abstract = "Most peer group self-identification research has been conducted in the United States. This article examined the generalizability of self-identified group name research among teens in Ufa, a city in the Russian Federation. A cross-sectional, anonymous collection of data on group self-identification, drug use, addiction concern, sensation seeking, and self-rated school performance was collected from 365 10th grade youth in Ufa and 965 10th grade youth in the United States. The results supported the existence of peer group self-identification by youth in both countries and, in general, replicated the findings that youth who self-identify as a High Risk Youth, are relatively likely to use drugs, show greater concern about becoming an addict, report a greater sensation seeking preference, higher levels of depression, and poorer school performance. Implications of these results are discussed.",
author = "Steve Sussman and Ping Sun and Melissa Gunning and Meghan Moran and Pallav Pokhrel and Louise Rohrbach and Vadim Kniazev and Masagutov, {Radik A.}",
year = "2010",
month = "1",
day = "1",
doi = "10.2190/DE.40.2.g",
language = "English (US)",
volume = "40",
pages = "203--215",
journal = "Journal of Drug Education",
issn = "0047-2379",
publisher = "Baywood Publishing Co. Inc.",
number = "2",

}

TY - JOUR

T1 - Peer group self-identification in samples of russian and U.S. adolescents

AU - Sussman, Steve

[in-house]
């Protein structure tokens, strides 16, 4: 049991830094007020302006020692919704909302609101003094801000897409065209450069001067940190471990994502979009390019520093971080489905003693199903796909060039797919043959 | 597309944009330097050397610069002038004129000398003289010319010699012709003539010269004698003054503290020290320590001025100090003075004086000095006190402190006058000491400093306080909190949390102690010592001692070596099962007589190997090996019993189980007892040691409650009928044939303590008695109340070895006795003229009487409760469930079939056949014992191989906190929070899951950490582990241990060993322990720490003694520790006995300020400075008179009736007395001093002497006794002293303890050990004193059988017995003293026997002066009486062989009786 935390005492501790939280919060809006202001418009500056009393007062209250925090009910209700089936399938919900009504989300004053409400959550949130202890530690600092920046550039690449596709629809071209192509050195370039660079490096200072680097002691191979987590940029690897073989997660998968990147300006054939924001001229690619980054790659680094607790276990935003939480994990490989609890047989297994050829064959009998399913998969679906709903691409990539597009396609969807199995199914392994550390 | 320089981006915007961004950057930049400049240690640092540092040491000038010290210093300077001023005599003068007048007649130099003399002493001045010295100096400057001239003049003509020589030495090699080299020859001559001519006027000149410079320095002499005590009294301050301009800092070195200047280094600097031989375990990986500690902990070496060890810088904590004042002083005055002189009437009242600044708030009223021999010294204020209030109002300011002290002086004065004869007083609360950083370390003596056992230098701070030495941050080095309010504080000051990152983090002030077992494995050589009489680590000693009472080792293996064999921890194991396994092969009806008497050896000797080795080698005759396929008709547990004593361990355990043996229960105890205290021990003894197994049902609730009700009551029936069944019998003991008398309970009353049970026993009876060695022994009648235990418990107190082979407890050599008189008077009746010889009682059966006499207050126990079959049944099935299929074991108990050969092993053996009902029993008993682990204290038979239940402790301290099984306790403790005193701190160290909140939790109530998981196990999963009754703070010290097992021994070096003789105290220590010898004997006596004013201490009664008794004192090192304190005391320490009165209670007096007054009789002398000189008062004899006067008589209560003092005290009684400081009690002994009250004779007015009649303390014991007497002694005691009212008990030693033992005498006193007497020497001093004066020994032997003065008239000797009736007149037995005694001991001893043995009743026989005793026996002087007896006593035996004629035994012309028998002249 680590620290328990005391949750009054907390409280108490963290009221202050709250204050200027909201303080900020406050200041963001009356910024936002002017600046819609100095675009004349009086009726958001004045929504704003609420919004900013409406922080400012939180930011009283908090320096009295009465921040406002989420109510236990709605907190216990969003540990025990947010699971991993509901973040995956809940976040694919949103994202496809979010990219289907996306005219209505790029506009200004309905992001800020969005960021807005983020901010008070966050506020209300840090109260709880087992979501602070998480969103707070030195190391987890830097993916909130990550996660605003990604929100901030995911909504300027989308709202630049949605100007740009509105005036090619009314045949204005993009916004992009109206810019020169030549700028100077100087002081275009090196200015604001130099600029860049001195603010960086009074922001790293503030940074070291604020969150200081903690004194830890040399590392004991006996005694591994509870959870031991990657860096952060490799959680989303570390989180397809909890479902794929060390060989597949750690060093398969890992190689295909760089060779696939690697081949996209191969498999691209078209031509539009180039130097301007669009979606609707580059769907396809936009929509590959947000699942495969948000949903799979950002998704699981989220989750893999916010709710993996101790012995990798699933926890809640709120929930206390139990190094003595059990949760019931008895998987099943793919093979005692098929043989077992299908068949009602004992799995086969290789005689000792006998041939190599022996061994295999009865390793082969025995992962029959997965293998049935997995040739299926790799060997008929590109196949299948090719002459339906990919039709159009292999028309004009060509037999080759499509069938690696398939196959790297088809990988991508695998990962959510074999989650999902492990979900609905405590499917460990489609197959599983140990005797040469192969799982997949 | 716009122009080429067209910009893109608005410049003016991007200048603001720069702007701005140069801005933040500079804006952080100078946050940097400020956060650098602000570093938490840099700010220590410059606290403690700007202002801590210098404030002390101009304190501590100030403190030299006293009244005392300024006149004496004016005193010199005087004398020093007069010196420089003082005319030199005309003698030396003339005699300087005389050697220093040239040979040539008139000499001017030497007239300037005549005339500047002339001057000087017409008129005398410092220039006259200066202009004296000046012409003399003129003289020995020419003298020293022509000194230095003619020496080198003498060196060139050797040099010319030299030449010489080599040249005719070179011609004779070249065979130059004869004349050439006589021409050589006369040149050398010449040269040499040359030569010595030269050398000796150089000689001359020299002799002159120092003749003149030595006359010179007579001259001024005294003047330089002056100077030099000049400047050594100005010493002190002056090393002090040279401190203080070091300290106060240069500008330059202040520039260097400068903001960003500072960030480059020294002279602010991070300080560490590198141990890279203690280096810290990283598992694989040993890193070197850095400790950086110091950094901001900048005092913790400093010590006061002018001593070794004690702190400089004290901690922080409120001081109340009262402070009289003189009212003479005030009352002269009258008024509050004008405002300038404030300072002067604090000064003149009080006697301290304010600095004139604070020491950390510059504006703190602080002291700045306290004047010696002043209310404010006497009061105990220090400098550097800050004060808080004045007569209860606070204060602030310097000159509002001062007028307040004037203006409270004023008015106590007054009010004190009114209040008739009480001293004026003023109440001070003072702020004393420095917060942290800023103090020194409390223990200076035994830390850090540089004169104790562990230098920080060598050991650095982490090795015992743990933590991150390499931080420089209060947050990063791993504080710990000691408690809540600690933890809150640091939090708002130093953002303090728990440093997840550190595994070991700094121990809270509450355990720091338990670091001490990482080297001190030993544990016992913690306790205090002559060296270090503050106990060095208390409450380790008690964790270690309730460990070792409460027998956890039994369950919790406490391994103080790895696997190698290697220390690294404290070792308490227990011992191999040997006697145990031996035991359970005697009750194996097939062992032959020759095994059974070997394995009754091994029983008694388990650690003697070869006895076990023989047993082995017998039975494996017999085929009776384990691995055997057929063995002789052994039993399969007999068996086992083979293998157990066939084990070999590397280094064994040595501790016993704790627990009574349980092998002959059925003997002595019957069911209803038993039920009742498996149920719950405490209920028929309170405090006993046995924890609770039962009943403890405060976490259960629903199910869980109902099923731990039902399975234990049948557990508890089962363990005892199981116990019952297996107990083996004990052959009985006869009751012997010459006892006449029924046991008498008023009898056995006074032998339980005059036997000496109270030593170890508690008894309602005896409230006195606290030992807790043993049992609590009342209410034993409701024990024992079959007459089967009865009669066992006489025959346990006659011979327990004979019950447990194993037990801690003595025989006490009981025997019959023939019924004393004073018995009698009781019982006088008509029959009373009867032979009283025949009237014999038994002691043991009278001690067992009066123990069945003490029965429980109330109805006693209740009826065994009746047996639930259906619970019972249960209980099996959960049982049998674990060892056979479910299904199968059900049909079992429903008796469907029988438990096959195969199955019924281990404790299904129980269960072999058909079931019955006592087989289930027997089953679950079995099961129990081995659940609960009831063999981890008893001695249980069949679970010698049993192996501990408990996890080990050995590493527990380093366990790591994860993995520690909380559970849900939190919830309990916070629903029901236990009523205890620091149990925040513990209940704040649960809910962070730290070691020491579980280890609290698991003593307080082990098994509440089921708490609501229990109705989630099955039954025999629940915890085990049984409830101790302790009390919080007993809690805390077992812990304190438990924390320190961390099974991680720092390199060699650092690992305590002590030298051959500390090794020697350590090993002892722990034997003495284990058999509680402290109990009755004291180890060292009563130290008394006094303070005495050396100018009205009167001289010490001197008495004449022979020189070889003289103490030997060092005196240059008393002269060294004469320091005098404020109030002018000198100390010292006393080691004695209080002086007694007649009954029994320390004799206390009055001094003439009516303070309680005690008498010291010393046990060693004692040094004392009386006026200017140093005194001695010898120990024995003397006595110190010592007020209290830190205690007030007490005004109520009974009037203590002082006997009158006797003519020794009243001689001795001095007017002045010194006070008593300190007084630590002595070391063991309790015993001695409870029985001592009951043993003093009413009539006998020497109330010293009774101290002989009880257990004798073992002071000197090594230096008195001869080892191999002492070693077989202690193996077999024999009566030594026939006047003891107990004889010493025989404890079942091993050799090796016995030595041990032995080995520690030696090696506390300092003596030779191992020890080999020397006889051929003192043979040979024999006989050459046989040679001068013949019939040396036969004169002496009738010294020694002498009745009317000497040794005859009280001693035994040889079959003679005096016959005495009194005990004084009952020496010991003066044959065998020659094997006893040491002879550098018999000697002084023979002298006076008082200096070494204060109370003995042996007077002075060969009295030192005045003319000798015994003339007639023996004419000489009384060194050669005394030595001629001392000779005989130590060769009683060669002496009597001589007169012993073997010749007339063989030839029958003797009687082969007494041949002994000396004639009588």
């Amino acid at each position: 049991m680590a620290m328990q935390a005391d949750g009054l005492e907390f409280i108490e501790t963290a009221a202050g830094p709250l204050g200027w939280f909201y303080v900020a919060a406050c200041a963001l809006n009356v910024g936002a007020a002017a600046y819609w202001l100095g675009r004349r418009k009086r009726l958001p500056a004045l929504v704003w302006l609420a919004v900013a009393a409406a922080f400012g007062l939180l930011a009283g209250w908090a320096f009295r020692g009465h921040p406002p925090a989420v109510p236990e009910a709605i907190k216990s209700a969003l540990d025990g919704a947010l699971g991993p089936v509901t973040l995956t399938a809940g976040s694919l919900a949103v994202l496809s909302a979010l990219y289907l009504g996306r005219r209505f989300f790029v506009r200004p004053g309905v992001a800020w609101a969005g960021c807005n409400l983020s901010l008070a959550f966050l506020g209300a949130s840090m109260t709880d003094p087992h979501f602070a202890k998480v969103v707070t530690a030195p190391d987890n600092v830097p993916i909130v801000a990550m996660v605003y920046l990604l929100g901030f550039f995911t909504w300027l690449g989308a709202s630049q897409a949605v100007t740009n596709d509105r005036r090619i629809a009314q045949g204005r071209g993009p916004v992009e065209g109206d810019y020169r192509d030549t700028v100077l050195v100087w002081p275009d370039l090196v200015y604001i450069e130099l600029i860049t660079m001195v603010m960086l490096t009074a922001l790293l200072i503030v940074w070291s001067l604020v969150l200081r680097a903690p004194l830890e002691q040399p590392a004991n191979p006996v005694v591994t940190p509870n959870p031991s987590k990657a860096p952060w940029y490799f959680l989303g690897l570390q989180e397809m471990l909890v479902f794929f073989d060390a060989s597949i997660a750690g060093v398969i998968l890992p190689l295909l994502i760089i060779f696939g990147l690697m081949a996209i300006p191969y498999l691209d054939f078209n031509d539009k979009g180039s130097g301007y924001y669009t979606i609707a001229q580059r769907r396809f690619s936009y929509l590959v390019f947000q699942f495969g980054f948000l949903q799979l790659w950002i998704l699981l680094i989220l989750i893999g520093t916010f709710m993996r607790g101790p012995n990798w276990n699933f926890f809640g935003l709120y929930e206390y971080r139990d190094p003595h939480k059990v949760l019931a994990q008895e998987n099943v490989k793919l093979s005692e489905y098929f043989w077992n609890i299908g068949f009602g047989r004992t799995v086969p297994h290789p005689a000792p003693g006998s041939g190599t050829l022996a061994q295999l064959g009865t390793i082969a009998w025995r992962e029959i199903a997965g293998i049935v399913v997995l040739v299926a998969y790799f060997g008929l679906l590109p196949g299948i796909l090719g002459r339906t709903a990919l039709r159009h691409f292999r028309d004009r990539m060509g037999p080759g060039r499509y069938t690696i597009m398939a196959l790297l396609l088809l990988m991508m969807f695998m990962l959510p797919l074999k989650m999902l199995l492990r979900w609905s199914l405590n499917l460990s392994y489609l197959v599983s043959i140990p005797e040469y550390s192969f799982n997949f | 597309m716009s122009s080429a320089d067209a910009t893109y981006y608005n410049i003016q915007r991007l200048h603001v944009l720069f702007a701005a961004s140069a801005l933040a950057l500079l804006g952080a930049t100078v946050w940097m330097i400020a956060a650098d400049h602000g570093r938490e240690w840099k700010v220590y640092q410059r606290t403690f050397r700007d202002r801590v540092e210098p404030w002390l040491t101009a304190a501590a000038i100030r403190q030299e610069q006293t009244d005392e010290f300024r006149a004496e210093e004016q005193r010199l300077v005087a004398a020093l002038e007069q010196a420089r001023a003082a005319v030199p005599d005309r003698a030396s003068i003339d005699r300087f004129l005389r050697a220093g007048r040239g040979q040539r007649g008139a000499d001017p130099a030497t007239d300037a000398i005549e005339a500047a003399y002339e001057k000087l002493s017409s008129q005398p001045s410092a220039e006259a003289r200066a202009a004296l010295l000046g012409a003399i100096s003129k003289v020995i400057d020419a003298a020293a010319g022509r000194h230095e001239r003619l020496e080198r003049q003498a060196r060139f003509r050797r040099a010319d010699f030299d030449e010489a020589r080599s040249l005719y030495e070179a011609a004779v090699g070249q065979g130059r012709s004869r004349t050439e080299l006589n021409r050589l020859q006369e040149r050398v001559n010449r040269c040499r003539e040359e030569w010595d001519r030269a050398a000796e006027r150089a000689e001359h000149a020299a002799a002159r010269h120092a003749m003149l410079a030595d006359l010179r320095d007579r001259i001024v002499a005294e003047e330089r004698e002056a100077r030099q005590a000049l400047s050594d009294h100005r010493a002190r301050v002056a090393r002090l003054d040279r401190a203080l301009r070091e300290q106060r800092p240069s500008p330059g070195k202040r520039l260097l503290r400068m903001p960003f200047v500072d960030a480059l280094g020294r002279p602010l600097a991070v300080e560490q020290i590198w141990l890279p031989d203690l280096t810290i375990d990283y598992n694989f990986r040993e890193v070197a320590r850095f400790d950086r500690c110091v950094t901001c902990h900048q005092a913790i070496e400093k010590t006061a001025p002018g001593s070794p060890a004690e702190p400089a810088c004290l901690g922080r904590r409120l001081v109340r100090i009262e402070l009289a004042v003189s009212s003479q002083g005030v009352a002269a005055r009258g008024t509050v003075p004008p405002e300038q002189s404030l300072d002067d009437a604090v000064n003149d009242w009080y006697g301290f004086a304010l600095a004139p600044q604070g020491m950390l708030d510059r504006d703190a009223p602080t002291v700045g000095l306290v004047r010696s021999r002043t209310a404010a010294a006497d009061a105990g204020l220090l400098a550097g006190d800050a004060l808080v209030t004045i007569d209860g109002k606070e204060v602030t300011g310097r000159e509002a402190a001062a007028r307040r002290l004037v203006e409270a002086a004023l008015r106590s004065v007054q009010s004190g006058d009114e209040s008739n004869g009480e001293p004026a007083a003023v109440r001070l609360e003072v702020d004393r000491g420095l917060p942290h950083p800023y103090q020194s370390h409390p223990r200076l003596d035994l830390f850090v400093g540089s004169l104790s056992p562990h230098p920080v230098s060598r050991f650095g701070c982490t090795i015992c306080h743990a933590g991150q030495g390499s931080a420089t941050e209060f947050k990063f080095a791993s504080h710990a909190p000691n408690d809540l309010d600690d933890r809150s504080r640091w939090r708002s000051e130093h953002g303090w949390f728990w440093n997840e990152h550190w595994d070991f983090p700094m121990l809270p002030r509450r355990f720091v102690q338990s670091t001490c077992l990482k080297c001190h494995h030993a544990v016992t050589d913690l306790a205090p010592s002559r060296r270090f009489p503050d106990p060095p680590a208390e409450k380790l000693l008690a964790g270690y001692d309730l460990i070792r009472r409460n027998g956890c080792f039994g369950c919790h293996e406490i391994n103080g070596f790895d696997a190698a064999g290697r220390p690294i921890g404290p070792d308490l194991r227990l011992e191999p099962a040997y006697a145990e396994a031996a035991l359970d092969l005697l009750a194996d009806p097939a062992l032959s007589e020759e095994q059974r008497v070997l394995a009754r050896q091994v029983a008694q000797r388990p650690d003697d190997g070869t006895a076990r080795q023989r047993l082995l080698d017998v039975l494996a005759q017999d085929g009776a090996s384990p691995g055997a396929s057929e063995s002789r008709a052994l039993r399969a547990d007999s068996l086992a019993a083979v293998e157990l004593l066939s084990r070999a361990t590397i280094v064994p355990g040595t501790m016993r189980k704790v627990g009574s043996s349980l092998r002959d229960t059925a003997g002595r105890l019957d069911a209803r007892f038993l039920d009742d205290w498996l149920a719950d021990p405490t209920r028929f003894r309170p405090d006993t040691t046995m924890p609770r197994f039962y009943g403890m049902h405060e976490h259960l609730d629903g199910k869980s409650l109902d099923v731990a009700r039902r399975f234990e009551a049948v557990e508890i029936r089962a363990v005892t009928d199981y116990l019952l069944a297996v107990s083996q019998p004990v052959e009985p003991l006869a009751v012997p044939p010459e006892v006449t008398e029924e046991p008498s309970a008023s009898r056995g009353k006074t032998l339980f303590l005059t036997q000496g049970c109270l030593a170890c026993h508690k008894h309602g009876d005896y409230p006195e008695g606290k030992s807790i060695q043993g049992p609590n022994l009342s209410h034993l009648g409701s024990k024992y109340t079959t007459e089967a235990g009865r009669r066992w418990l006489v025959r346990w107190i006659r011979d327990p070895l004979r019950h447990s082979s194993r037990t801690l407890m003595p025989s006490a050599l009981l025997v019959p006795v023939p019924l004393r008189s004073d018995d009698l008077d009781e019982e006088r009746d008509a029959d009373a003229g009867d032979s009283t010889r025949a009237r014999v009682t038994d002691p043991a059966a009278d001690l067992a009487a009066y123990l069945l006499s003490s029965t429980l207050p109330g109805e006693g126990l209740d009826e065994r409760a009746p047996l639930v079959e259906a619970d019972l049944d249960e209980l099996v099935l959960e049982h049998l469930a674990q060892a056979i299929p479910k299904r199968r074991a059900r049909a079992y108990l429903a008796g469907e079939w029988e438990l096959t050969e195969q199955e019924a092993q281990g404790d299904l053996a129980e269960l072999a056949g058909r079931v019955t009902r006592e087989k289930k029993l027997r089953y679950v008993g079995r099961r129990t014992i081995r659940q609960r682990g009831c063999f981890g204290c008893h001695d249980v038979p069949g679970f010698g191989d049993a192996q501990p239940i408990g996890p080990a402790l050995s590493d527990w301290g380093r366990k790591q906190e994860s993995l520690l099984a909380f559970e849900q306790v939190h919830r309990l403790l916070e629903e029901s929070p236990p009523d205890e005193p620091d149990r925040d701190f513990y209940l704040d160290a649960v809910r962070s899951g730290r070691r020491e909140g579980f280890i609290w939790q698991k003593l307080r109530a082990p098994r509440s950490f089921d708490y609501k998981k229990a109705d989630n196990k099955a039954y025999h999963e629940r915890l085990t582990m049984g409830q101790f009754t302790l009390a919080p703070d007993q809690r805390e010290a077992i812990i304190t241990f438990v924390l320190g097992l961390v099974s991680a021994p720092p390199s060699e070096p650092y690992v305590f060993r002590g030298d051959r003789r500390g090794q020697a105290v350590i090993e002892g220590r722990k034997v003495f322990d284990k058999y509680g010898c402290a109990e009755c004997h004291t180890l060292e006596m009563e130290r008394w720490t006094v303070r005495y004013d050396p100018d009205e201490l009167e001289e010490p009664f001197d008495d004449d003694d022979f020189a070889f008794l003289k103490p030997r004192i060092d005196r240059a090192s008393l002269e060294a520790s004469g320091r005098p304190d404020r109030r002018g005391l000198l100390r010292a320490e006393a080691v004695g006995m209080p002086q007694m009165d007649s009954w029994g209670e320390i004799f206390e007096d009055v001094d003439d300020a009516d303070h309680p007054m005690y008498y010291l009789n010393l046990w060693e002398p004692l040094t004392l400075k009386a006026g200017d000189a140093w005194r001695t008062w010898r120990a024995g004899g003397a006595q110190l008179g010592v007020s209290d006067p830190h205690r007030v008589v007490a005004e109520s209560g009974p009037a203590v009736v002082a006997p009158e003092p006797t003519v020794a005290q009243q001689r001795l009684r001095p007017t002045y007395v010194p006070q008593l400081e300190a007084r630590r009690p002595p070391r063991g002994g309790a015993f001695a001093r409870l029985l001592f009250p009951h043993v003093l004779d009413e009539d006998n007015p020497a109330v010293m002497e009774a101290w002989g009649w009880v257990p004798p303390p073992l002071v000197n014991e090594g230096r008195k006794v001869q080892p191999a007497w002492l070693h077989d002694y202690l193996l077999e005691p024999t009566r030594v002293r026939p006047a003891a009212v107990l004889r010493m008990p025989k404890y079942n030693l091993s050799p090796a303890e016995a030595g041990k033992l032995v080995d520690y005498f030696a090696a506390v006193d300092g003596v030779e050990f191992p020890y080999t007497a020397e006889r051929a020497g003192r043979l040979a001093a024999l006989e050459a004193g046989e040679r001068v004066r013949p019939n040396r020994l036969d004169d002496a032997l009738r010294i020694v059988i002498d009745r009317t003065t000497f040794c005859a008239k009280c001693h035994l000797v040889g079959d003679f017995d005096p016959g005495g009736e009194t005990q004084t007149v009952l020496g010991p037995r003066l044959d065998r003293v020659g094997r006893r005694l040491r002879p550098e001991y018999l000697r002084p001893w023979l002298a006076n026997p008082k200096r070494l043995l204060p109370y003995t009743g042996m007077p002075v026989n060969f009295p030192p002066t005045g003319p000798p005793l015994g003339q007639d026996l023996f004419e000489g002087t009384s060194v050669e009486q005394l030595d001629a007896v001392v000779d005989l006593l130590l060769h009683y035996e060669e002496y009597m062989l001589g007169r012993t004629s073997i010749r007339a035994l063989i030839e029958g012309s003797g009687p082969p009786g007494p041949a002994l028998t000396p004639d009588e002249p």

AU - Sun, Ping

AU - Gunning, Melissa

AU - Moran, Meghan

AU - Pokhrel, Pallav

AU - Rohrbach, Louise

AU - Kniazev, Vadim

AU - Masagutov, Radik A.

PY - 2010/1/1

Y1 - 2010/1/1

N2 - Most peer group self-identification research has been conducted in the United States. This article examined the generalizability of self-identified group name research among teens in Ufa, a city in the Russian Federation. A cross-sectional, anonymous collection of data on group self-identification, drug use, addiction concern, sensation seeking, and self-rated school performance was collected from 365 10th grade youth in Ufa and 965 10th grade youth in the United States. The results supported the existence of peer group self-identification by youth in both countries and, in general, replicated the findings that youth who self-identify as a High Risk Youth, are relatively likely to use drugs, show greater concern about becoming an addict, report a greater sensation seeking preference, higher levels of depression, and poorer school performance. Implications of these results are discussed.

AB - Most peer group self-identification research has been conducted in the United States. This article examined the generalizability of self-identified group name research among teens in Ufa, a city in the Russian Federation. A cross-sectional, anonymous collection of data on group self-identification, drug use, addiction concern, sensation seeking, and self-rated school performance was collected from 365 10th grade youth in Ufa and 965 10th grade youth in the United States. The results supported the existence of peer group self-identification by youth in both countries and, in general, replicated the findings that youth who self-identify as a High Risk Youth, are relatively likely to use drugs, show greater concern about becoming an addict, report a greater sensation seeking preference, higher levels of depression, and poorer school performance. Implications of these results are discussed.

UR - http://www.scopus.com/inward/record.url?scp=78049525045&partnerID=8YFLogxK

UR - http://www.scopus.com/inward/citedby.url?scp=78049525045&partnerID=8YFLogxK

U2 - 10.2190/DE.40.2.g

DO - 10.2190/DE.40.2.g

M3 - Article

C2 - 21133332

AN - SCOPUS:78049525045

VL - 40

SP - 203

EP - 215

JO - Journal of Drug Education

JF - Journal of Drug Education

SN - 0047-2379

IS - 2

ER -